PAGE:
Notes Verplank MIA Miller Irritating US

By Associated PressSeptember 23, 2006, 4:00 pm
36th Ryder Cup MatchesSTRAFFAN, Ireland -- Scott Verplank must be wondering why Tom Lehman picked him for the Ryder Cup.
 
After not playing on the first day of the matches, Verplank -- an alternate-shot specialist because he is among the straightest hitters in golf -- was sent out in a fourballs match Saturday morning. He and Zach Johnson produced the only U.S. victory.
 
Then Verplank returned to the bench.
 
'I would be lying if I told you I wasn't disappointed and feel like I shouldn't have another chance or two,' Verplank said. 'But I'll have another chance tomorrow, and hopefully ... we'll still have a chance as a group to win. That's what we're all here for.'
 
Even so, it was peculiar.
 
Only one other American to make the team as a captain's pick has played only one team match -- Paul Azinger in 2002, the year the Ryder Cup was delayed one year because of the Sept. 11 terrorist attacks.
 
Stranger still was that Lehman told Verplank on Thursday night that he would not play in either match Friday, which would indicate it didn't matter how anyone performed in the opening session.
 
Verplank finished 20th in the Ryder Cup standings, so it was considered a bold move for Lehman to take him.
 
'One of the things that I think our team needs is somebody who can really putt and really can chip, who can drive the ball, put it in the fairway, who is a tough, tough, tough competitor, who will never quit, never give up,' Lehman said of Verplank the day he picked him.
 
Apparently, that didn't come with a guarantee to play.
 
Johnson made all the birdies in their 2-and-1 victory, although Verplank's contributions were quiet. He was in virtually every hole, assuring the Americans no worse than par.
 
'It was a team effort, regardless of what anybody says,' Johnson said.
 
Verplank said Lehman approached them on the 13th hole to tell Johnson he would play in a foursomes match Saturday afternoon.
 
'I said, 'Am I playing this afternoon?' And he said, 'No,'' Verplank said. 'And I said, 'We're going to win this match. I'd like to play.' But he already had it set. And fortunately, we won the match.'
 
Verplank tried to say all the right things, although it was an awkward handshake with Lehman after his fourball victory, and Verplank walked away shaking his head.
 
After a team meeting Saturday evening, Lehman said Verplank was fine.
 
'I'm sure he's disappointed -- or was disappointed -- and that's what makes him such a great competitor,' Lehman said. 'I simply felt that this afternoon, we needed to put what I considered to be our best teams out there.'
 
Verplank said ultimately he cared only about winning. A captain's pick in 2002, he played both foursomes matches and went 2-1 in another U.S. loss.
 
'If we win the Ryder Cup, captain Lehman is going to look like a genius,' Verplank said. 'And that's what I'm hoping.'
 
DRESS CODE
Ian Woosnam and Tom Lehman have to guess how the other captain is going to arrange his team for each session of matches. Apparently, they don't trade secrets on uniforms, either.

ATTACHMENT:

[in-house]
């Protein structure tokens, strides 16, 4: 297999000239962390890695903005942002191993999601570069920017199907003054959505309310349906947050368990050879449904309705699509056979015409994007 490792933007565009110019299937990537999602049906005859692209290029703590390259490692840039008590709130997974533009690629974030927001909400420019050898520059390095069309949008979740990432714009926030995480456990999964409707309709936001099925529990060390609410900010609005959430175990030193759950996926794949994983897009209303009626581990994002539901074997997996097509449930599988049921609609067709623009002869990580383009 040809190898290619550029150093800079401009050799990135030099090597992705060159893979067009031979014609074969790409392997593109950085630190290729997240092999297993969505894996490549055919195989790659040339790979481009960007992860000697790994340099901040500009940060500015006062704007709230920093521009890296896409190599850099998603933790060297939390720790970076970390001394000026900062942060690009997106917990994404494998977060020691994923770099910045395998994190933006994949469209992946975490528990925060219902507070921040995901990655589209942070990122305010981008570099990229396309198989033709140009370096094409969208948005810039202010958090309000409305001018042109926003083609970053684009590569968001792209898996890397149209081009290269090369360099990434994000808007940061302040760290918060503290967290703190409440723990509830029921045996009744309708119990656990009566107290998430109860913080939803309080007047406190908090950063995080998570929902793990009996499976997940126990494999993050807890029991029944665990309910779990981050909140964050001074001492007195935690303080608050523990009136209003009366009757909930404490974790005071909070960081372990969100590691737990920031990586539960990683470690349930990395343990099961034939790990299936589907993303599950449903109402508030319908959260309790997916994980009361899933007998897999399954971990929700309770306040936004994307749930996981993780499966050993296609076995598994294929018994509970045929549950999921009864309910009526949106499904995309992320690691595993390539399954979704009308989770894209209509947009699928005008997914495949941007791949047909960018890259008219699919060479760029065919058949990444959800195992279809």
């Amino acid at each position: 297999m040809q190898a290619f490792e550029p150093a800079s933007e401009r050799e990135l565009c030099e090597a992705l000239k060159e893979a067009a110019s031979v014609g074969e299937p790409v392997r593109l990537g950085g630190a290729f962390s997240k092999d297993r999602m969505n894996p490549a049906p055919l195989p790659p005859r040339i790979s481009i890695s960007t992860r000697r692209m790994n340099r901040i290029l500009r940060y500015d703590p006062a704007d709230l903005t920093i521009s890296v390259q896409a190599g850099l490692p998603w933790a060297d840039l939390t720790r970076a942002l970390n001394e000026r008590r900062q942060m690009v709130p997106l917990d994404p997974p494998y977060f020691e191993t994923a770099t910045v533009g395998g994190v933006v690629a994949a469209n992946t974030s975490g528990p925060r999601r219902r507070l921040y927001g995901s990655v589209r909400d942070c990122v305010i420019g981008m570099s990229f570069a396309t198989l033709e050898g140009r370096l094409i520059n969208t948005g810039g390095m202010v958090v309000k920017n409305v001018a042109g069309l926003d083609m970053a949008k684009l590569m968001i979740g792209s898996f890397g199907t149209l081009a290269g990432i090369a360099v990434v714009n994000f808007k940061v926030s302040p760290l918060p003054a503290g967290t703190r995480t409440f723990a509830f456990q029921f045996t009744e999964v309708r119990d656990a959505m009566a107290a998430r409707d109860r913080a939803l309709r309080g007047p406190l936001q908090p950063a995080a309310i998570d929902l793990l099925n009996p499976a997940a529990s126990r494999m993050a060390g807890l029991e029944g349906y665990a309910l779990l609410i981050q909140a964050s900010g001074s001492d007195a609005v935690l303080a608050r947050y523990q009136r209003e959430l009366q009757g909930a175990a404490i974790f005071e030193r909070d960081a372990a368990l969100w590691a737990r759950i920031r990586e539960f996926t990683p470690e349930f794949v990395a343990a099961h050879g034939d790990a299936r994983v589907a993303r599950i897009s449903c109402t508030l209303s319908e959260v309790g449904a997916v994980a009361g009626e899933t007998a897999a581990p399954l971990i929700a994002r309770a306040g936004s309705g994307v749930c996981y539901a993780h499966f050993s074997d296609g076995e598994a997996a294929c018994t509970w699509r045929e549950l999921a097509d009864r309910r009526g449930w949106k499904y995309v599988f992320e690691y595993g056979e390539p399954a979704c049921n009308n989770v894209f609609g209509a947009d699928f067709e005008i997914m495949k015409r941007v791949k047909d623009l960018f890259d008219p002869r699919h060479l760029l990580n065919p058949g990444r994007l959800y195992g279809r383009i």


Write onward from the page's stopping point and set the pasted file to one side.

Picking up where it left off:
Both teams arrived on the first tee Saturday morning wearing dark slacks and blue shirts, and the only way to tell them apart was when the Americans put on their black sweaters.
 
The Americans kept their same uniforms for the afternoon, while the Europeans switched to a lavender top.
 
SMALL MAN AND A BIG HEART
The sure sign Europe is in the lead is when Colin Montgomerie turns into a standup comic.
 
Sergio Garcia was asked about the attributes of captain Ian Woosnam, especially after Europe built a 10-6 lead.
 
'He might be a short man, but he's got a huge heart,' Garcia said.
 
Monty interrupted.
 
'He IS a short man,' Montgomerie said of the 5-foot-4 captain. 'There's no question about that, Sergio. He is a short man with a very, very big heart.'
 
'But I think he's grown about 3 inches this week,' Garcia countered.
 
MILLER TIME
Johnny Miller might have been getting on the nerves of U.S. players without even knowing it.
 
Ryder Cup officials made available NBC Sports' raw feed, which included the chatter during commercial breaks. Miller had no shortage of material, whether it was Tiger Woods' sloppy game or Scott Verplank needing to 'wake up' because his partner, Zach Johnson, was making all the birdies.
 
Once it was pointed out the raw feed was going to the U.S. team room, it mysteriously ended.
 
There was talk the U.S. players decided not to speak to NBC, but Chris DiMarco said that wasn't the case and that players weren't even listening.
 
'We don't flatter him that way,' he said.
 
Miller's most infamous line at the Ryder Cup was in 1999, when it was suggested Justin Leonard should have sat out a team match Saturday when Europe was dominating. Miller said Leonard should have stayed home.
 
The Americans rallied around that remark, winning at Brookline when Leonard holed a 45-foot putt on the 17th.
 
'Since then, nobody really hears anything he says,' Verplank said. 'I don't think he's important enough to inspire Tiger or Phil.'
 
JUNIOR CHEERLEADERS
The gang in U.S. team clothes hanging around the 16th green Saturday morning was doing its best to cheer on their fellow Americans.
 
It was the junior Ryder Cup team, just back from their matches in Wales, and they were determined to make their voices heard over that of thousands of European supporters in the nearby bleachers.